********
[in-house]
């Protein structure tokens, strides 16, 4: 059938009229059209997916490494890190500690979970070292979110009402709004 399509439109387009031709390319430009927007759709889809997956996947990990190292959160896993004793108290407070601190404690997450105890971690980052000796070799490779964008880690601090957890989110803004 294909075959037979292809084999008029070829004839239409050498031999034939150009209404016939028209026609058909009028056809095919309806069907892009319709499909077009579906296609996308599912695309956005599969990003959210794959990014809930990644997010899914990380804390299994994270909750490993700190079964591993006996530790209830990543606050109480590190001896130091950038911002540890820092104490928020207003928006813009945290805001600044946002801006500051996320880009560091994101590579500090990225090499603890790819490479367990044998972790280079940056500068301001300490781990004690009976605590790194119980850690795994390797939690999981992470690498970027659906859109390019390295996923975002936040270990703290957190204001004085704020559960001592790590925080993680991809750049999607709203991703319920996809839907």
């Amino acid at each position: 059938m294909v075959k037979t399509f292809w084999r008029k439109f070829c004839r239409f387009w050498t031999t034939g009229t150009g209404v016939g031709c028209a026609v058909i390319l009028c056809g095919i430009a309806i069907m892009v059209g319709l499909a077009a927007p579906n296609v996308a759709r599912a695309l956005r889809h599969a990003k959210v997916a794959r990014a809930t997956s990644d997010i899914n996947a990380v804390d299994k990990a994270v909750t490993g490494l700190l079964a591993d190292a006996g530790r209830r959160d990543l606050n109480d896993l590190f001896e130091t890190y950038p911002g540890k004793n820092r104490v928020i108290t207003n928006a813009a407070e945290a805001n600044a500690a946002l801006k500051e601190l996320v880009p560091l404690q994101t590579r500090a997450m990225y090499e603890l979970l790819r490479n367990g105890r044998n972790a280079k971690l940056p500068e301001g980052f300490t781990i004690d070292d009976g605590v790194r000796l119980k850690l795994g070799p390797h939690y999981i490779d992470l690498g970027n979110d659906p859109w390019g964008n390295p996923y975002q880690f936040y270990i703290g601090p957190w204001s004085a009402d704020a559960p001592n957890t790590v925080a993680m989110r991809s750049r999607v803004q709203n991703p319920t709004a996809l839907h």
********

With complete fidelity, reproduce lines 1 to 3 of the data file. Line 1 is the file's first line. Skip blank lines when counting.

[in-house]
């Protein structure tokens, strides 16, 4: 059938009229059209997916490494890190500690979970070292979110009402709004 399509439109387009031709390319430009927007759709889809997956996947990990190292959160896993004793108290407070601190404690997450105890971690980052000796070799490779964008880690601090957890989110803004 294909075959037979292809084999008029070829004839239409050498031999034939150009209404016939028209026609058909009028056809095919309806069907892009319709499909077009579906296609996308599912695309956005599969990003959210794959990014809930990644997010899914990380804390299994994270909750490993700190079964591993006996530790209830990543606050109480590190001896130091950038911002540890820092104490928020207003928006813009945290805001600044946002801006500051996320880009560091994101590579500090990225090499603890790819490479367990044998972790280079940056500068301001300490781990004690009976605590790194119980850690795994390797939690999981992470690498970027659906859109390019390295996923975002936040270990703290957190204001004085704020559960001592790590925080993680991809750049999607709203991703319920996809839907």
């Amino acid at each position: 059938m294909v075959k037979t399509f292809w084999r008029k439109f070829c004839r239409f387009w050498t031999t034939g009229t150009g209404v016939g031709c028209a026609v058909i390319l009028c056809g095919i430009a309806i069907m892009v059209g319709l499909a077009a927007p579906n296609v996308a759709r599912a695309l956005r889809h599969a990003k959210v997916a794959r990014a809930t997956s990644d997010i899914n996947a990380v804390d299994k990990a994270v909750t490993g490494l700190l079964a591993d190292a006996g530790r209830r959160d990543l606050n109480d896993l590190f001896e130091t890190y950038p911002g540890k004793n820092r104490v928020i108290t207003n928006a813009a407070e945290a805001n600044a500690a946002l801006k500051e601190l996320v880009p560091l404690q994101t590579r500090a997450m990225y090499e603890l979970l790819r490479n367990g105890r044998n972790a280079k971690l940056p500068e301001g980052f300490t781990i004690d070292d009976g605590v790194r000796l119980k850690l795994g070799p390797h939690y999981i490779d992470l690498g970027n979110d659906p859109w390019g964008n390295p996923y975002q880690f936040y270990i703290g601090p957190w204001s004085a009402d704020a559960p001592n957890t790590v925080a993680m989110r991809s750049r999607v803004q709203n991703p319920t709004a996809l839907h």